Federal leaders face off for final time in French-language debate
Elizabeth May has been the lone green voice in Canada’s legislature for most of the eight years since she became her party’s first elected member of parliament. She may soon have more company. Polls indicate the Oct. 21 election could be a breakthrough for the Green Party as climate change climbs front and center for many voters -- a groundswell captured late last month when half a million people poured onto the streets of Montreal alongside Swedish teen activist Greta Thunberg in the largest protest in Quebec history.
The Green Party is poised to win a handful of seats. Some polls show its support at a record high, nipping at the heels of the New Democrats as No. 3 by popular support. May, herself, has the highest approval rating of any leader, considerably better than that of Prime Minister Justin Trudeau, who faces long odds in his bid for a second majority government.
She’s gunning for 12 seats -- the minimum number a party needs to be recognized for the purposes of parliamentary proceedings, such as the ability to participate on committees. That may be a stretch, with the Canadian Broadcasting Corp. projecting Green wins in four districts, up from their current two. But under Canada’s system, a single seat can be pivotal.
“It all depends on how tight it is,” May said in an interview last week after a campaign stop at a private club in Vancouver. In British Columbia, her provincial colleagues have held the balance of power -- or the “balance of responsibility,” as she calls it -- since 2017, helping drive the country’s most ambitious climate plan for a 40 per cent reduction in emissions by 2030.
“In a minority parliament, what’s the number for balance of responsibility? It can be just one seat.”
From her far-left seat in the House of Commons, May, 65, is already a one-person powerhouse. She’s intervened more than any other lawmaker and racked up the highest attendance of any leader, ensuring no proposal escapes her scrutiny. She pushed through the Green Party’s first bill into law -- a national Lyme disease framework to deal with surging infections linked to warming temperatures -- and says she’s passed more amendments than any other opposition party during her time.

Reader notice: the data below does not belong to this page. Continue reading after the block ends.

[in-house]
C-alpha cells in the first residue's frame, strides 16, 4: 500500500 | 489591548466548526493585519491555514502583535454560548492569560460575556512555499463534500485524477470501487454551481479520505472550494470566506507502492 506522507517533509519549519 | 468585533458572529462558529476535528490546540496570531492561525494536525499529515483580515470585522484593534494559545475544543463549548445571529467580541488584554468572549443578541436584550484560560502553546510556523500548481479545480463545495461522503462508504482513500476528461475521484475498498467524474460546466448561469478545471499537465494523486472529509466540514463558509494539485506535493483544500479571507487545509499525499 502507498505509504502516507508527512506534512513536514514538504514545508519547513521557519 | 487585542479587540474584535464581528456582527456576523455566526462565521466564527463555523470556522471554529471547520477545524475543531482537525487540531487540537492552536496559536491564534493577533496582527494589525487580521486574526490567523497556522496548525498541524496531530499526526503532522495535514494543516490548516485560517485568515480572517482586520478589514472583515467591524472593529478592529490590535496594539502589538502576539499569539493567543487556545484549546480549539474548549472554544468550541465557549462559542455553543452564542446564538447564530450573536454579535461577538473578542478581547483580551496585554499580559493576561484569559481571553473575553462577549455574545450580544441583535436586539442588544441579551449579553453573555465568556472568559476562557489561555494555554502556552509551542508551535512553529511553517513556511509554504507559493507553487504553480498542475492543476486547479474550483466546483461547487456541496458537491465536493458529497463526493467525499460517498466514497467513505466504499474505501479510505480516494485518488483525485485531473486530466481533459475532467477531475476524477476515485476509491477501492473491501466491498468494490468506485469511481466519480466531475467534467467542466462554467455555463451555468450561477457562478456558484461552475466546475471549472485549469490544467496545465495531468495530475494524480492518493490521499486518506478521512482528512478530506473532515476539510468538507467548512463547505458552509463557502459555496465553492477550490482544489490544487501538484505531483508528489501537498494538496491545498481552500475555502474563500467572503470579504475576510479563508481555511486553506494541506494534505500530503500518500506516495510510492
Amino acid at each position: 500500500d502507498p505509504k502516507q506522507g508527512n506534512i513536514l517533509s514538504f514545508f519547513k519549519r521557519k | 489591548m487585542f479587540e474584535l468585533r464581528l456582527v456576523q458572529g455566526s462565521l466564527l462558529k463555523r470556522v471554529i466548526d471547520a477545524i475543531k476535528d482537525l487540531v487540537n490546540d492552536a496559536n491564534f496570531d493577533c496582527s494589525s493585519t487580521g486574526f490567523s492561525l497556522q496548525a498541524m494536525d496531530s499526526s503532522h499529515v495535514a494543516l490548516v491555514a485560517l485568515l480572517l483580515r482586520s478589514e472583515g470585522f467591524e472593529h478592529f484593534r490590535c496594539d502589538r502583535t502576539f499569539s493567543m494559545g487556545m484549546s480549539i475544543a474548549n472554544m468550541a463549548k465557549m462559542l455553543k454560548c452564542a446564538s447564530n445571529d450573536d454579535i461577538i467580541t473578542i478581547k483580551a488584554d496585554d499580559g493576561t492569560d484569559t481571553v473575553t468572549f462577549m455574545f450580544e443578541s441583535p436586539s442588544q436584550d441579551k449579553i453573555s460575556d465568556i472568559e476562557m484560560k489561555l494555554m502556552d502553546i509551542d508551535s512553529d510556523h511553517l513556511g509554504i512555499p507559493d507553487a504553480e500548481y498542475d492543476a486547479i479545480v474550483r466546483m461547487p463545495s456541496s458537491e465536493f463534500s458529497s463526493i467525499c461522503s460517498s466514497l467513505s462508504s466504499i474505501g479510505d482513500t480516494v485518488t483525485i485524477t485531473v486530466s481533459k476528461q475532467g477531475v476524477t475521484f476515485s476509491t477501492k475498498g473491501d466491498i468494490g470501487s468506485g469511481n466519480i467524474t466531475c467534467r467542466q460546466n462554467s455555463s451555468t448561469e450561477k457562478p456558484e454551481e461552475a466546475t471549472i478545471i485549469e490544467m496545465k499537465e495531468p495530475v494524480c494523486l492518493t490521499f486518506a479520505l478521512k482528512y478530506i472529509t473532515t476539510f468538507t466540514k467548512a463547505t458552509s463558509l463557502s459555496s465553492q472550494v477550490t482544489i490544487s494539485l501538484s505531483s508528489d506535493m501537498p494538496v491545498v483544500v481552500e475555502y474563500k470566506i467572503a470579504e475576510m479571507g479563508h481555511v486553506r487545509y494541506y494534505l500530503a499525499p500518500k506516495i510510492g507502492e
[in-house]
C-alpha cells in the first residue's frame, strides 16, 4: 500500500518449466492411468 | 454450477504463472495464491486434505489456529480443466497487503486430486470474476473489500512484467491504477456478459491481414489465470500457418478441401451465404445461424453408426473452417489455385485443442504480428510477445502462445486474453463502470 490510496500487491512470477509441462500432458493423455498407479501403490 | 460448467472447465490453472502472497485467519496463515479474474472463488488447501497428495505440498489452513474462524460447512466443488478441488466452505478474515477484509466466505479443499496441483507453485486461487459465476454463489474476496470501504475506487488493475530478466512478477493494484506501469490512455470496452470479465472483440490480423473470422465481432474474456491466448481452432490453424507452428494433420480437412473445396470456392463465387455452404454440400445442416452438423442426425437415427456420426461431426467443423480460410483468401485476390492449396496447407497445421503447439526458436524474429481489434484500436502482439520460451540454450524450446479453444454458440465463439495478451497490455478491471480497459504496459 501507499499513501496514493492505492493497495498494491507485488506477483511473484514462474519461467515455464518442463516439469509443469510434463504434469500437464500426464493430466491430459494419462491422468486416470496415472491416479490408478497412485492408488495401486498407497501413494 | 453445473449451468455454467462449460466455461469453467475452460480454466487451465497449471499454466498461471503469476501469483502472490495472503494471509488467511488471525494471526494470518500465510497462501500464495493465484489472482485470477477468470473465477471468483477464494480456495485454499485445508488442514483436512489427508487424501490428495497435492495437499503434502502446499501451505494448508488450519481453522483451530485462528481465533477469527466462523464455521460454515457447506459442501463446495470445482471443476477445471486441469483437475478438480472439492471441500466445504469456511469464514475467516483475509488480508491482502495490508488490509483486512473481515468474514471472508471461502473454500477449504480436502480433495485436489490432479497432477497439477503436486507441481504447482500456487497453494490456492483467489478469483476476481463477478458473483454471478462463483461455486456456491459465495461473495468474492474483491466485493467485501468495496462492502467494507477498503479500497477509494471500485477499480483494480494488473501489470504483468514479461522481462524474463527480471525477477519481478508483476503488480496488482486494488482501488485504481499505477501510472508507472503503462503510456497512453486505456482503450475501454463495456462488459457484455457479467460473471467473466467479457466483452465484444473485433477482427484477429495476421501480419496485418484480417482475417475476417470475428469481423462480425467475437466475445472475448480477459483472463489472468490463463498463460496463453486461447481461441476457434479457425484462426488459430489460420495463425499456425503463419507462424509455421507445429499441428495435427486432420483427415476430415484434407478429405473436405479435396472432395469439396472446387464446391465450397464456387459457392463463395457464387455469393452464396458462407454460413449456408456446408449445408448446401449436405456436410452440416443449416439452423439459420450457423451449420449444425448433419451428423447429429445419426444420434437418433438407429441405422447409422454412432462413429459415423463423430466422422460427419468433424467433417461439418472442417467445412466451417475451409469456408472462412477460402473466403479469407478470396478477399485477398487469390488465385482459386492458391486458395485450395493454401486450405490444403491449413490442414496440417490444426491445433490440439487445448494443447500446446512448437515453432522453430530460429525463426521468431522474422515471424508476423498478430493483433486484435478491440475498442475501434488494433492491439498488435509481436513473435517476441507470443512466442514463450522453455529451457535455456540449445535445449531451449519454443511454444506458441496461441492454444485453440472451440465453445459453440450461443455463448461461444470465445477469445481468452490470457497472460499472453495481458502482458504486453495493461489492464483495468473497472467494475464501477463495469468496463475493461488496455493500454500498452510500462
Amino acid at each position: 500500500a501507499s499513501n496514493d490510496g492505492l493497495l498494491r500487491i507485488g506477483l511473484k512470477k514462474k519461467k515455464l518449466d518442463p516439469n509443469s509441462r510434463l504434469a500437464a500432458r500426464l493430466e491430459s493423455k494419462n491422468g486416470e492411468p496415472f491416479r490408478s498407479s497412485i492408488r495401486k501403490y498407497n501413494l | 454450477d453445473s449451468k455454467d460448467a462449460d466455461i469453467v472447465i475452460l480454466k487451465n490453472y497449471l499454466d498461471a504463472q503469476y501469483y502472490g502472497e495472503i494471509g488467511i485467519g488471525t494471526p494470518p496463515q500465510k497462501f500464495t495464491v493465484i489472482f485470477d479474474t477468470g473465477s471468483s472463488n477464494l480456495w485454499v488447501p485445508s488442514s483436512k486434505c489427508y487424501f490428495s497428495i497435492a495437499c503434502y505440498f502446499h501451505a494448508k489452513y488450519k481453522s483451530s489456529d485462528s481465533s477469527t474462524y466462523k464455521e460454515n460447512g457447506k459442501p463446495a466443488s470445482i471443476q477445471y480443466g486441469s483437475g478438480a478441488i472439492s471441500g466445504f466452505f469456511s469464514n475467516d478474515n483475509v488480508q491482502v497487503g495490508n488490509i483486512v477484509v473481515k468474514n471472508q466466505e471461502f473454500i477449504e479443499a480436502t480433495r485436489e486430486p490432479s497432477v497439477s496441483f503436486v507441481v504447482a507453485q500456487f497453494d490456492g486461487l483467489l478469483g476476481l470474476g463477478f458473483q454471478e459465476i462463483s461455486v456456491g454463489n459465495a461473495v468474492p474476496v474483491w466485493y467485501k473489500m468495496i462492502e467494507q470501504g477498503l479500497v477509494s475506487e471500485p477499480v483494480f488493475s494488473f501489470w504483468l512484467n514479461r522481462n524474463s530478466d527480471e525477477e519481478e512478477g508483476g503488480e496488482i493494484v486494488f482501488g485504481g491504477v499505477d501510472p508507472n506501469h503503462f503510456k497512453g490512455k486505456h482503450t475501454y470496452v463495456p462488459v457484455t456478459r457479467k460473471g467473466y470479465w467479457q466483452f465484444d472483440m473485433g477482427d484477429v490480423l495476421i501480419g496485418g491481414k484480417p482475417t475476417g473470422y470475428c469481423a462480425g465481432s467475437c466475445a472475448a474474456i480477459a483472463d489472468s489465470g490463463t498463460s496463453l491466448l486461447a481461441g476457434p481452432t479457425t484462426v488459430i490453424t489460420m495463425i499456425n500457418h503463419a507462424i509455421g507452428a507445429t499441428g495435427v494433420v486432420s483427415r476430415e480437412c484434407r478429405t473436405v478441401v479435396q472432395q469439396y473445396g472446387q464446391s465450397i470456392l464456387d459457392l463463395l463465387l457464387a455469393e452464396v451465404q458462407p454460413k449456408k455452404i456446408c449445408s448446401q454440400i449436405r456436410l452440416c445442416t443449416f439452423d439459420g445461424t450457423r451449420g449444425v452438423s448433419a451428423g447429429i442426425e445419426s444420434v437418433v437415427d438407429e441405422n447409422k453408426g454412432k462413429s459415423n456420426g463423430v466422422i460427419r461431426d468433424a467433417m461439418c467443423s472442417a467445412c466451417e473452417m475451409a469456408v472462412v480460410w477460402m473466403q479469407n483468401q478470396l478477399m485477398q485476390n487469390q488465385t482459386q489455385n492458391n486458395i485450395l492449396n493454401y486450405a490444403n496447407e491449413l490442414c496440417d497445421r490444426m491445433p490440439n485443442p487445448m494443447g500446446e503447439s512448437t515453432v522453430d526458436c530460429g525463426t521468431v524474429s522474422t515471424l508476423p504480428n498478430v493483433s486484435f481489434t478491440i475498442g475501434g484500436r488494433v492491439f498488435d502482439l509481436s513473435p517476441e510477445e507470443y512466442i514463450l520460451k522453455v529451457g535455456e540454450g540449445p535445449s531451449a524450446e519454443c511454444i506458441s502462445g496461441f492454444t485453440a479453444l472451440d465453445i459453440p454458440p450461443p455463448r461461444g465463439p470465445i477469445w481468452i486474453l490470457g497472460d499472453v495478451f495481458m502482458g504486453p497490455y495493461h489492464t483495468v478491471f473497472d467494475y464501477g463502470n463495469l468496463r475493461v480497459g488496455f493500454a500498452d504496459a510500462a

Born in Hartford, Connecticut, May immigrated to Canada as a teenager after her family bought a restaurant on Cape Breton, a rugged island in Nova Scotia off the Atlantic Coast. May, who toiled to help the family business stay afloat while earning a law degree from Dalhousie University, credits those years of cooking and waitressing for teaching her resilience, empathy and drive.
She’s become one of the House’s most tenacious lawmakers: In 2012, May didn’t leave her seat for 23 hours straight as she fought to amend a controversial Conservative budget bill. She’s also respected as one of Canada’s most civil parliamentarians, refusing to engage with heckling. In a poignant address before dying of cancer in 2017, Liberal lawmaker Arnold Chan said he considered the Green Party leader “a giant” of the legislature and called for debate to be elevated to her standard.
“I don’t like politics -- I’m not very political,” May told the crowd of about 70 people from the Canadian Club of Vancouver who gathered to hear her speak over a breakfast of waffles and eggs. “The bottom line is that Greens being elected is the only way to ensure that the next parliament changes the course of our country. We’re the only ones who’ve done the homework for a real climate plan.”
The party’s platform, “Mission: Possible,” calls for Canada to double its emissions target to a 60 per cent reduction by 2030. It proposes ramping up renewable energy to feed a national electricity grid, eliminating fossil-fuel vehicles within two decades, and planting lots of trees. It pledges a “just transition” for oil, gas and coal workers into environmental remediation, clean tech and building retrofits.It would also mean no new pipelines, putting May staunchly at odds with Trudeau and his main rival, Conservative Leader Andrew Scheer, who both back the Trans Mountain expansion project. The controversial pipeline carries bitumen from landlocked Alberta to the Pacific Coast for export to Asia but has been marred by public outcry and legal challenges in British Columbia.
May, who was arrested near Vancouver last year protesting the project, doesn’t rule out working with anyone. She seeks an all-party cabinet on climate change -- modeled on the U.K. war cabinet of Winston Churchill -- to enact an environmental strategy capable of surviving changes in government.
“If we had the balance of responsibility, everybody’s positions would become much more fluid,” she said, citing the example of Australia in 2011 when a minority government, propped up by Green Party support, walked back a campaign vow and introduced legislation for carbon pricing. “That’s where I know things shift and move.”
While Trudeau argues that Canada -- with the world’s third-largest oil reserves -- can balance economic development and the environment, May says the nation must eliminate fossil fuels completely, and soon.
This month’s vote is effectively Canada’s referendum on climate change. The country has just enough time to do its part to avert runaway global warming or else the window of opportunity will close before the next election, she said.
“The house is on fire,” May said. “You have no time for procrastination.”
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